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The Tender Years Doctrine: Then and Now

The gender neutralization of custody battles is becoming increasingly level, but is it truly fair? Historically, the placement of children in relation to their parents has varied. When the English Common-Law system was established, it was common for children to essentially be considered property of their fathers and since women were not granted the ability to own any sort of property during that time, custody went to the fathers.

The industrialization of society during the early 1800's led to a shift that saw men working away from home more often, leaving mothers as the primary caretakers of children. Commonwealth v. Addicks in 1813 was one of the first recognitions of this trend as represented by family law. The Pennsylvania court system stated that "… considering their tender age, [minor children] stand in need of that kind of assistance, which can be afforded by none so well as a mother" thus coining the "Tender Years Doctrine" which remained prevalent until it was found to be a violation of a father's 14th amendment rights in 1977.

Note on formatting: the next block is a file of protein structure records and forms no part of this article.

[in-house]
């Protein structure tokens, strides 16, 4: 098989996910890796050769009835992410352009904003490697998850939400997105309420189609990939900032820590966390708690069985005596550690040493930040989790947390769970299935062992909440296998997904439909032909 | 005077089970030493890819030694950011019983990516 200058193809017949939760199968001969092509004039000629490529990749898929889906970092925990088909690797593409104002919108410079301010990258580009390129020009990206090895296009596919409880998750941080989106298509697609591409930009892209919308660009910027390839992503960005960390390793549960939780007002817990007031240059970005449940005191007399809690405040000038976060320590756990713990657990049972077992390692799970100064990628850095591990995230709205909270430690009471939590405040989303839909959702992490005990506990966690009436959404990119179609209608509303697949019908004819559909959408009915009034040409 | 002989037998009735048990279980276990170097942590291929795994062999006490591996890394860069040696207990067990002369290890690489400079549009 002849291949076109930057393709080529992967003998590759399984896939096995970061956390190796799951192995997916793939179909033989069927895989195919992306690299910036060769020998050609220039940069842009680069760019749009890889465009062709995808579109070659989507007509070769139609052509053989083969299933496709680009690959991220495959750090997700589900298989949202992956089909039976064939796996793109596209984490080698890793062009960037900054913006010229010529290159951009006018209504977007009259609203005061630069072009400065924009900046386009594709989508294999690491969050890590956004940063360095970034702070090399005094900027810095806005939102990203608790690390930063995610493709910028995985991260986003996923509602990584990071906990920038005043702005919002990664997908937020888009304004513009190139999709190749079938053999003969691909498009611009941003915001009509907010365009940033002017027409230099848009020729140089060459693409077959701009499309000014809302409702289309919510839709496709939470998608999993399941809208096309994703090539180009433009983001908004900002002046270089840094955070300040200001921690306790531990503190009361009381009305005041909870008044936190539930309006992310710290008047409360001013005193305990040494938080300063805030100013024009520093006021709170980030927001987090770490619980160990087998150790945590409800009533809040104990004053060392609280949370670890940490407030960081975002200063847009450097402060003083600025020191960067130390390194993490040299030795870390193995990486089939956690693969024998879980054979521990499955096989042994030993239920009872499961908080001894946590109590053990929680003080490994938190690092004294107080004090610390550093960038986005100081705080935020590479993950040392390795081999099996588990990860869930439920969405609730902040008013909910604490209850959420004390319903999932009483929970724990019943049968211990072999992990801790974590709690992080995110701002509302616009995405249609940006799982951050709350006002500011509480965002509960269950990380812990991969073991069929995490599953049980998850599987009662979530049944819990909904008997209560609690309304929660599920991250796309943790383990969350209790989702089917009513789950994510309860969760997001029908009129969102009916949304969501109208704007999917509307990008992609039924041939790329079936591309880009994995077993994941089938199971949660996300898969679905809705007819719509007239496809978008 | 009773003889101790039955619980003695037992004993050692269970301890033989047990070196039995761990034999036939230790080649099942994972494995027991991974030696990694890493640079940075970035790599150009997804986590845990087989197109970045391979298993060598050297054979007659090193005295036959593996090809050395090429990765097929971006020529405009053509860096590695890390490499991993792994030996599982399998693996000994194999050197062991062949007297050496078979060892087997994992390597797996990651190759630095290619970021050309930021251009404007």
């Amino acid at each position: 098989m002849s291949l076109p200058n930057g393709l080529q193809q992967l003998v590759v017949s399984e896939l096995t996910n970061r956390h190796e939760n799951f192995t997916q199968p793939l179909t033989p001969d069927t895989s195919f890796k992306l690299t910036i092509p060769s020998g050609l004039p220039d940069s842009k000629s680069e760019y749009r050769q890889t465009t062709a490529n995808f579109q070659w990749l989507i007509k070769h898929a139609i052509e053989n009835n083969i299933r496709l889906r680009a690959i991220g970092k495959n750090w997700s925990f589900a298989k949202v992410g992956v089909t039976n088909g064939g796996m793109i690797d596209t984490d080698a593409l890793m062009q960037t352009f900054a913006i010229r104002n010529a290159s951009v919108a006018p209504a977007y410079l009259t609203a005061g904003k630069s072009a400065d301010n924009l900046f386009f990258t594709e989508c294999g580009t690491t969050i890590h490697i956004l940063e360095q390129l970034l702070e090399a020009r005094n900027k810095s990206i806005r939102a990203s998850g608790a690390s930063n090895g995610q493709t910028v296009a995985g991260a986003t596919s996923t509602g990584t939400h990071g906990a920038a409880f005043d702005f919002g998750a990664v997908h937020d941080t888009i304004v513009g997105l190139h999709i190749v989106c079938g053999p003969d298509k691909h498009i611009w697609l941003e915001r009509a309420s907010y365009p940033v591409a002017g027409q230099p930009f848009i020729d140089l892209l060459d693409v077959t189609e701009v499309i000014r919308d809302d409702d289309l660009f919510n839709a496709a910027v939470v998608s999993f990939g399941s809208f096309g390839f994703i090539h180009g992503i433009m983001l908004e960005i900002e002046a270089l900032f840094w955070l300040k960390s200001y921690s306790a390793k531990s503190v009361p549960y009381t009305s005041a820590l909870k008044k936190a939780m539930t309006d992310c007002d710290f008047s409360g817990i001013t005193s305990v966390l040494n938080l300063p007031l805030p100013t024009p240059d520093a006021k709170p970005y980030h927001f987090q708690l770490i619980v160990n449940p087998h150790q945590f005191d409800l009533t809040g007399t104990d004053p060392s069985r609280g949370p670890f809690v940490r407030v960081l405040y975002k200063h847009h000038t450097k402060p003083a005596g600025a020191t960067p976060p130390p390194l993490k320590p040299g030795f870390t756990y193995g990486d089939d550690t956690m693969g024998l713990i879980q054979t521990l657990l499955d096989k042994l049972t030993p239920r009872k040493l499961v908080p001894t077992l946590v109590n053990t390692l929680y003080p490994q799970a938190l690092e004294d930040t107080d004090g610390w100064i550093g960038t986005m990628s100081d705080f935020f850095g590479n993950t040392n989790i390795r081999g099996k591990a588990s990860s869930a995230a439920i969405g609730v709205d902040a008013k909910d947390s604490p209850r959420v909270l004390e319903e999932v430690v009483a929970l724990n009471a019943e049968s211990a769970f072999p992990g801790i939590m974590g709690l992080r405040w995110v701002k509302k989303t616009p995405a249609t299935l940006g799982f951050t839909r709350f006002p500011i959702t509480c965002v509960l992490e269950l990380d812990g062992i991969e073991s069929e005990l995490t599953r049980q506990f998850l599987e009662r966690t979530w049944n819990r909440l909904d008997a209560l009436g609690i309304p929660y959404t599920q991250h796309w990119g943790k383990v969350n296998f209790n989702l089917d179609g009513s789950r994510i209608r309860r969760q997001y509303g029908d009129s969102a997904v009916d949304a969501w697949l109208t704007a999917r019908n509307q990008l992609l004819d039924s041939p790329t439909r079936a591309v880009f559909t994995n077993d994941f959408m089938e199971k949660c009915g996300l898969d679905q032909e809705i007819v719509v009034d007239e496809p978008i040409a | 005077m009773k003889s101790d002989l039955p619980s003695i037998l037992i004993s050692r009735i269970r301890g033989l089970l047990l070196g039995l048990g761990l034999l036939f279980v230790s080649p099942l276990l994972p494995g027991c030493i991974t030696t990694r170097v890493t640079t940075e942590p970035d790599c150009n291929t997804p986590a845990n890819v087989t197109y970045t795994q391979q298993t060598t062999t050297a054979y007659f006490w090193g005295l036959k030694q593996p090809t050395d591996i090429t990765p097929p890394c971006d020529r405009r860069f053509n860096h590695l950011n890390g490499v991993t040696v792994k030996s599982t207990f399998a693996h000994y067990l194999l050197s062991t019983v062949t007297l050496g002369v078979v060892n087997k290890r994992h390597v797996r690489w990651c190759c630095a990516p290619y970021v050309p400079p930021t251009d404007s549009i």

The current statute on the matter now states that "taking into account the child's best interest, the court shall order a custody arrangement that permits both parents to enjoy the maximum participation possible in the life of the child," which clearly avoids gender discrimination in regards to custody. Many still maintain the sentiment that fathers are shorthanded in custody disputes and that only in the case of a clearly negligent mother will they be able to gain full custody of their children. When asked on the matter, several Tennessee lawyers stated that they saw a strong shift away from the "Tender Years Doctrine," but the current statute that attempts to "maximize each parent's time" can be interpreted very differently within the court system, causing confusion and inconsistency.

What do you think about the shift? Are we gender neutral on the matter or are their still undercurrents of the "Tender Years Doctrine" in modern society?

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